PL 338 - Paradoxes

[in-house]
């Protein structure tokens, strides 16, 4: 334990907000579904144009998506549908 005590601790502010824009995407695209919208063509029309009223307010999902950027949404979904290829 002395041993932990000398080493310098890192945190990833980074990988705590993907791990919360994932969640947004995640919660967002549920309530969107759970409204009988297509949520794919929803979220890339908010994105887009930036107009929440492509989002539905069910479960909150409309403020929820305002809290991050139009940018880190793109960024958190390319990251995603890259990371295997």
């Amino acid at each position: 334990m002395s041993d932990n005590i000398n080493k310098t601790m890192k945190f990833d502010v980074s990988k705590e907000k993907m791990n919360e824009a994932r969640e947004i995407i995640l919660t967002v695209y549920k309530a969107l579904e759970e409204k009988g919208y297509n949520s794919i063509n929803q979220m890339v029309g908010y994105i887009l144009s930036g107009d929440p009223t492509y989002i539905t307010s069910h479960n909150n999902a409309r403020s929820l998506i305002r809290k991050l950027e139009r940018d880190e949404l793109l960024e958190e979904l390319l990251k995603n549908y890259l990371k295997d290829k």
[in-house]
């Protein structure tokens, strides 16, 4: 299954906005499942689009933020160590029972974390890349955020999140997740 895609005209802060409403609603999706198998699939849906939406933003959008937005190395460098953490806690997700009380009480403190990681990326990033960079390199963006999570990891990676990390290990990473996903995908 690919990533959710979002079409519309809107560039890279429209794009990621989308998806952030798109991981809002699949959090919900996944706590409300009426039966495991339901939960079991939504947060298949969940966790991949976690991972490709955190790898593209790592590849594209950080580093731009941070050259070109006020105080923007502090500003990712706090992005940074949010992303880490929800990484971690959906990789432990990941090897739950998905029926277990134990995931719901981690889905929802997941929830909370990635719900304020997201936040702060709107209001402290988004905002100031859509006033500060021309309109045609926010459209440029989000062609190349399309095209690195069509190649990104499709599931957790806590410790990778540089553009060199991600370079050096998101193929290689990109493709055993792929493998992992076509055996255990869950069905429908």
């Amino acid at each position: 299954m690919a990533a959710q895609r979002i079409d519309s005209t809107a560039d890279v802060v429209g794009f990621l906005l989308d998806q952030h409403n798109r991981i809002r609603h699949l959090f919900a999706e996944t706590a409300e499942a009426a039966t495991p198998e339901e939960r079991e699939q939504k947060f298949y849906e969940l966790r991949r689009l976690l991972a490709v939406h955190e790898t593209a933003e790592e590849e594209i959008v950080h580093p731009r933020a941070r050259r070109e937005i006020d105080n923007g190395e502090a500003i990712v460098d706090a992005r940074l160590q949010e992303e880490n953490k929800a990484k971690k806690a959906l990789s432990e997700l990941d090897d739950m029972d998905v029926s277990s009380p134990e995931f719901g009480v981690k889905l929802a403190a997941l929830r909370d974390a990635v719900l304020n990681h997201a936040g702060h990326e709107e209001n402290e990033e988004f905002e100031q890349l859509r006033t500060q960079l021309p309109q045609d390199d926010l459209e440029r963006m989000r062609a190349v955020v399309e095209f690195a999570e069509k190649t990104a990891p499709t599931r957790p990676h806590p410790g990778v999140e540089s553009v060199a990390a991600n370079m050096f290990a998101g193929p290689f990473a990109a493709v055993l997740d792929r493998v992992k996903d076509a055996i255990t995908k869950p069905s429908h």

(3 cr.) Paradoxes have been around ever since a Cretan said all Cretans are liars, and Zeno showed us how the tortoise could beat Achilles. They are instances of (what we think of as) true statements leading to (what we think of as) contradictions or intuition-defying situations. Originally considered a problem for logical--and mathematical--thought, paradoxes run the gamut from logic to mathematics, to language, to science, to art and to ethics. This course presents the definition(s) of paradox, and reviews some of the principal paradoxes known to us (logical, semantic, statistical, paradoxes of vagueness, paradoxes of infinity, and paradoxes of rationality) to discover their essence: what is paradoxical about paradoxes? It then moves on to examine paradoxes in ethics, thereby asking about the real world of human--psychological and social--behavior. Prerequisite: PL 202 and junior standing (or department approval). Prerequisite: PL 101 or QU 101; As Needed, Spring

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